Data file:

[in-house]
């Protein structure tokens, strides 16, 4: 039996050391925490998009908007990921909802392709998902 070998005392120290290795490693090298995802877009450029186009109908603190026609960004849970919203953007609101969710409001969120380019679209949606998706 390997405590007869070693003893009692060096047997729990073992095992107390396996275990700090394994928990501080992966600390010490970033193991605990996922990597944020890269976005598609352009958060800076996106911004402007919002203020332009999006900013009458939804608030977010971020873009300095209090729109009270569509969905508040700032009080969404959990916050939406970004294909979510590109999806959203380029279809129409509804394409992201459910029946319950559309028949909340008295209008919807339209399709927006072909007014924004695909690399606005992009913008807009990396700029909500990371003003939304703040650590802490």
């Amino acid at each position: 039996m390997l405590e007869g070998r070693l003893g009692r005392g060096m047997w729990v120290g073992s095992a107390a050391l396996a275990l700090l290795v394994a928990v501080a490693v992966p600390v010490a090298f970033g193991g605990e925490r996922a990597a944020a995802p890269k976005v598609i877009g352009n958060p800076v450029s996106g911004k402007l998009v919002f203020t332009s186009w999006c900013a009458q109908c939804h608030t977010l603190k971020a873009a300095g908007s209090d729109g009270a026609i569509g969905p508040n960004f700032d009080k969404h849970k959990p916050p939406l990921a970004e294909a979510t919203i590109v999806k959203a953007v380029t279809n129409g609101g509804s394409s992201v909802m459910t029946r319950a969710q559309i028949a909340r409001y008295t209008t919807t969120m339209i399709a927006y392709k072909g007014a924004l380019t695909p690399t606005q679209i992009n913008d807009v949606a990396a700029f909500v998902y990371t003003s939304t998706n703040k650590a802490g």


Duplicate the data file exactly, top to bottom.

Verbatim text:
[in-house]
């Protein structure tokens, strides 16, 4: 039996050391925490998009908007990921909802392709998902 070998005392120290290795490693090298995802877009450029186009109908603190026609960004849970919203953007609101969710409001969120380019679209949606998706 390997405590007869070693003893009692060096047997729990073992095992107390396996275990700090394994928990501080992966600390010490970033193991605990996922990597944020890269976005598609352009958060800076996106911004402007919002203020332009999006900013009458939804608030977010971020873009300095209090729109009270569509969905508040700032009080969404959990916050939406970004294909979510590109999806959203380029279809129409509804394409992201459910029946319950559309028949909340008295209008919807339209399709927006072909007014924004695909690399606005992009913008807009990396700029909500990371003003939304703040650590802490």
């Amino acid at each position: 039996m390997l405590e007869g070998r070693l003893g009692r005392g060096m047997w729990v120290g073992s095992a107390a050391l396996a275990l700090l290795v394994a928990v501080a490693v992966p600390v010490a090298f970033g193991g605990e925490r996922a990597a944020a995802p890269k976005v598609i877009g352009n958060p800076v450029s996106g911004k402007l998009v919002f203020t332009s186009w999006c900013a009458q109908c939804h608030t977010l603190k971020a873009a300095g908007s209090d729109g009270a026609i569509g969905p508040n960004f700032d009080k969404h849970k959990p916050p939406l990921a970004e294909a979510t919203i590109v999806k959203a953007v380029t279809n129409g609101g509804s394409s992201v909802m459910t029946r319950a969710q559309i028949a909340r409001y008295t209008t919807t969120m339209i399709a927006y392709k072909g007014a924004l380019t695909p690399t606005q679209i992009n913008d807009v949606a990396a700029f909500v998902y990371t003003s939304t998706n703040k650590a802490g």